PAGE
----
This is despite the fact that leaders – including President Museveni – have been lyrical about the need to give the bank more money to lend to Ugandan entrepreneurs at below-market rates.
But UDB results for 2019 show that the government has only put Shs 197 billion in the bank since 2015. The biggest contribution was in 2019 where the government put Shs 84 billion, up from Shs 48 billion in 2018. The bank’s total capital is Shs 375 billion as of December 31, 2019.
As businesses are ravaged by coronavirus lockdown, UDB is expected to play a vital role to provide affordable capital to support them get back to normalcy. But it needs much more money to do this, analysts have said.
Dr Ezra Munyambonera, a senior research fellow at the Economic Policy Research Centre (EPRC), said the bank needs as much as Shs 1 trillion in capital to play a critical role in post-Covid-19 recovery for businesses. He said that money should made available as soon as possible.
In its financials, the bank, which is wholly-owned by the government, posted a marginal increase in net profit of Shs 10.14 billion in 2019, up from Shs 9.5 billion in 2018.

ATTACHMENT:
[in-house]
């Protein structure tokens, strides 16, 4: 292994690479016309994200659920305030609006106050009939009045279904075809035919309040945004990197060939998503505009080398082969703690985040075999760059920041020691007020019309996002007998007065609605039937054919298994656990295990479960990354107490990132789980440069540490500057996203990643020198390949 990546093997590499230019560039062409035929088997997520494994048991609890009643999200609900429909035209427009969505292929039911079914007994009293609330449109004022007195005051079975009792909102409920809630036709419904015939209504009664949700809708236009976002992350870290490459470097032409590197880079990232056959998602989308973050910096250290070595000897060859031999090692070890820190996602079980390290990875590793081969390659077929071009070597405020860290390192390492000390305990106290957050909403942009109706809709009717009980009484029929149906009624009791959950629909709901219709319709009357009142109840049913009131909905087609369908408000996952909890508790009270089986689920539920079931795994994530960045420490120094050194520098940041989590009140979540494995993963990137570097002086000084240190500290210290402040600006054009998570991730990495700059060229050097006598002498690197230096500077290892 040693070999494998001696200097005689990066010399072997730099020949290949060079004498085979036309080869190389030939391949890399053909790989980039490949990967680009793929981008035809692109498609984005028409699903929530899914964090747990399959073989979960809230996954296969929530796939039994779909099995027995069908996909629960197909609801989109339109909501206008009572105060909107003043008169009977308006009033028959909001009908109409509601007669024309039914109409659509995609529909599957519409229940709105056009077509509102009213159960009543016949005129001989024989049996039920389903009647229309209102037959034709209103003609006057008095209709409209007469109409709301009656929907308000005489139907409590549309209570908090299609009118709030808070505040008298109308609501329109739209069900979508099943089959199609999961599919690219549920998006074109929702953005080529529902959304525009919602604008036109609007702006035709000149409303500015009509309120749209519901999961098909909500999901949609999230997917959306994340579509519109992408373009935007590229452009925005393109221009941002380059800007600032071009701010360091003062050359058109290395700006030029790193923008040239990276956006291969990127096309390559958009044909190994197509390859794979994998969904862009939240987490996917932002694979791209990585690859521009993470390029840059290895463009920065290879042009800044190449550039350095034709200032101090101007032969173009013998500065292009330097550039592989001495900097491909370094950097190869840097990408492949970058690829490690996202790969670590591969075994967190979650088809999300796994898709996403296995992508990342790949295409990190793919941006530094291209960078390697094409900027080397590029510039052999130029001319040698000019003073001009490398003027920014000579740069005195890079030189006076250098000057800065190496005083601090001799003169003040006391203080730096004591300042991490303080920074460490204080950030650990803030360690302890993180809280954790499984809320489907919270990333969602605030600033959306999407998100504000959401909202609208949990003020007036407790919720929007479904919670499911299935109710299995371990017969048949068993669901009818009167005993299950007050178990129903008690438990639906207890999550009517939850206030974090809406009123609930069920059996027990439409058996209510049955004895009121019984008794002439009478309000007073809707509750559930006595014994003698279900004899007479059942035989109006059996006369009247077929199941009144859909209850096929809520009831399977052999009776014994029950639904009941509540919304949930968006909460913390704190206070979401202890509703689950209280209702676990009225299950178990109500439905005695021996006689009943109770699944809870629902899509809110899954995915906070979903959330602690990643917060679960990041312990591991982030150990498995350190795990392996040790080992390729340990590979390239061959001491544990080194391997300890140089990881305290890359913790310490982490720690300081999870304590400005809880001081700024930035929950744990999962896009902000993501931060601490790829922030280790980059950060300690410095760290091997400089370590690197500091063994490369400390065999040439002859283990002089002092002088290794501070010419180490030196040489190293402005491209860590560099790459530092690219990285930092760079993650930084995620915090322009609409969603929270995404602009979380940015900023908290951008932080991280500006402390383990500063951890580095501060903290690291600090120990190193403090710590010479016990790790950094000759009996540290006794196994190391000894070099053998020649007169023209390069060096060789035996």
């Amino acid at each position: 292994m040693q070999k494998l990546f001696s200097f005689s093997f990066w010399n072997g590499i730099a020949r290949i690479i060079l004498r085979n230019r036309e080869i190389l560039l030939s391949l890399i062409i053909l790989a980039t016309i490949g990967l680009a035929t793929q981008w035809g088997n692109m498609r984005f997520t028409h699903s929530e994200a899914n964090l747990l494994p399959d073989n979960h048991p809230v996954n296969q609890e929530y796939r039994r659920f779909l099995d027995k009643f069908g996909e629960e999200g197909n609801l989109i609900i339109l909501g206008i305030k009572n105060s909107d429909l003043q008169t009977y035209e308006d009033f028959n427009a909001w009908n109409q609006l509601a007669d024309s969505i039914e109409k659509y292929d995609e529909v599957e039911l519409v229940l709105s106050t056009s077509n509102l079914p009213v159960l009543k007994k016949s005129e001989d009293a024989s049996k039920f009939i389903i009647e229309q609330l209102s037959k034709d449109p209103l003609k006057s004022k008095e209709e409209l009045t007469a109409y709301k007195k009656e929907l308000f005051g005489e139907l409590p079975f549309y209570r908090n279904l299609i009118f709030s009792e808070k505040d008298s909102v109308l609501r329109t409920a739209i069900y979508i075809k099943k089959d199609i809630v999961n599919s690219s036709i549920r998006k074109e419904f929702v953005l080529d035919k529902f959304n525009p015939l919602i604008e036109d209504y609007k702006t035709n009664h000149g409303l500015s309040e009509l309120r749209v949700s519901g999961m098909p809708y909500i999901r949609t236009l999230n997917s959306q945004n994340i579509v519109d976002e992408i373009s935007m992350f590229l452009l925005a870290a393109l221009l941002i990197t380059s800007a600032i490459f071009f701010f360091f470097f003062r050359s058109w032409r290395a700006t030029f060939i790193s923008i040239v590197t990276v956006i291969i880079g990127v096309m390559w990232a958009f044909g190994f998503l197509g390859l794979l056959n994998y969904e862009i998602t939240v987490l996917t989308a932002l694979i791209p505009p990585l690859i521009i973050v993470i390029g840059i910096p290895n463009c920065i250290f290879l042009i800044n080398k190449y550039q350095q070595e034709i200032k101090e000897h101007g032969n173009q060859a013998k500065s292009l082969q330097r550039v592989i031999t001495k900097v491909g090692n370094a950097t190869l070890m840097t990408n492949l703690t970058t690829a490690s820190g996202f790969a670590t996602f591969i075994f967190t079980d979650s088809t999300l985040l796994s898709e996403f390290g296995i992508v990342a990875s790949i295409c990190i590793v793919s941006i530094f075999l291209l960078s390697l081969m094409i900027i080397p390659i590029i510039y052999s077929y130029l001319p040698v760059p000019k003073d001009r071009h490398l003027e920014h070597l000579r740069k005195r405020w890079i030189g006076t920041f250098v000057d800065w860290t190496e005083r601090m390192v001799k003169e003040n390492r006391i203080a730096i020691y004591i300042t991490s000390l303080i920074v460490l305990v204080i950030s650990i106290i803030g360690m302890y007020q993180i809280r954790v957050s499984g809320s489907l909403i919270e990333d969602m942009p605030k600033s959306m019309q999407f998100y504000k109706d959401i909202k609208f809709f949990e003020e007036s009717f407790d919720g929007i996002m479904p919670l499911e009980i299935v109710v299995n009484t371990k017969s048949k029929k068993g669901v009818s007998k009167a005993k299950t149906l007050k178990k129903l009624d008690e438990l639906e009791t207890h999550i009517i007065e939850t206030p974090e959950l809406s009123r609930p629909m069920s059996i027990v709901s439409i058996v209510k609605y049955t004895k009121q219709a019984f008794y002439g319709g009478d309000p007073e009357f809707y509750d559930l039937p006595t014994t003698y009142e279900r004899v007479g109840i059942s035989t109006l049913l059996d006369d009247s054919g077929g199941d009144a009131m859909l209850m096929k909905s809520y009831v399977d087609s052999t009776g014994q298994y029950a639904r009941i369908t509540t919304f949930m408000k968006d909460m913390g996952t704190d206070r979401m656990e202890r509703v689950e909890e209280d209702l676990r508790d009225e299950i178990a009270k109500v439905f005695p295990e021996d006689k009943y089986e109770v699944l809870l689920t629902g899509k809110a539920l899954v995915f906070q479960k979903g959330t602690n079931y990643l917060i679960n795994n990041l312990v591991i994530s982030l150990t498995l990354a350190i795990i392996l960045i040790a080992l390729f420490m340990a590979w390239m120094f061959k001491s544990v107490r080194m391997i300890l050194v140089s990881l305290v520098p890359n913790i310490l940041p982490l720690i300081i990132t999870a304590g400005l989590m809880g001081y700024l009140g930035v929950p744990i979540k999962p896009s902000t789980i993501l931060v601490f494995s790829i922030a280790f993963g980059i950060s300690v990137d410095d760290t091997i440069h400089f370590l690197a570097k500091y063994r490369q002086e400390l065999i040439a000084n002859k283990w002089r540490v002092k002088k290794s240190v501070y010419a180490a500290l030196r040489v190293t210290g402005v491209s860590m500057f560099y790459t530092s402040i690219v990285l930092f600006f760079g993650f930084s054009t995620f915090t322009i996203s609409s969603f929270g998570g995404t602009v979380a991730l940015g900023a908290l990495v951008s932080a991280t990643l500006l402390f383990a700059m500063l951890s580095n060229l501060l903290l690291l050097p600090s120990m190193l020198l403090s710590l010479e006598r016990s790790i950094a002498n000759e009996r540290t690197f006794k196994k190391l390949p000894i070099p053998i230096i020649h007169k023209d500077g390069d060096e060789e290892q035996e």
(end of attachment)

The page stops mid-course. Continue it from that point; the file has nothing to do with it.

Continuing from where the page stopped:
The bank is supposed to lend long term to businesses at a cheaper rate compared to what commercial banks would charge. In 2019, its report says, its loans to businesses reached Shs 334 billion, up from Shs 276 billion in 2018.
Still, the report shows, the institution holds a lot of money – up to Shs 81 billion from Shs 13 billion in 2018 – in deposits in other banks. One can conclude that almost all the capital it got from the government that year was not lent out.
This is an indicator UDB is struggling to get who to lend the money to or is risk-averse and limiting on the amount it gives out to businesses.
Patricia Onjagole, the UDB managing director, said in a statement that the bank has reviewed its strategic plan to cover the next five-year period 2020- 2024 to include a sustainability strategy.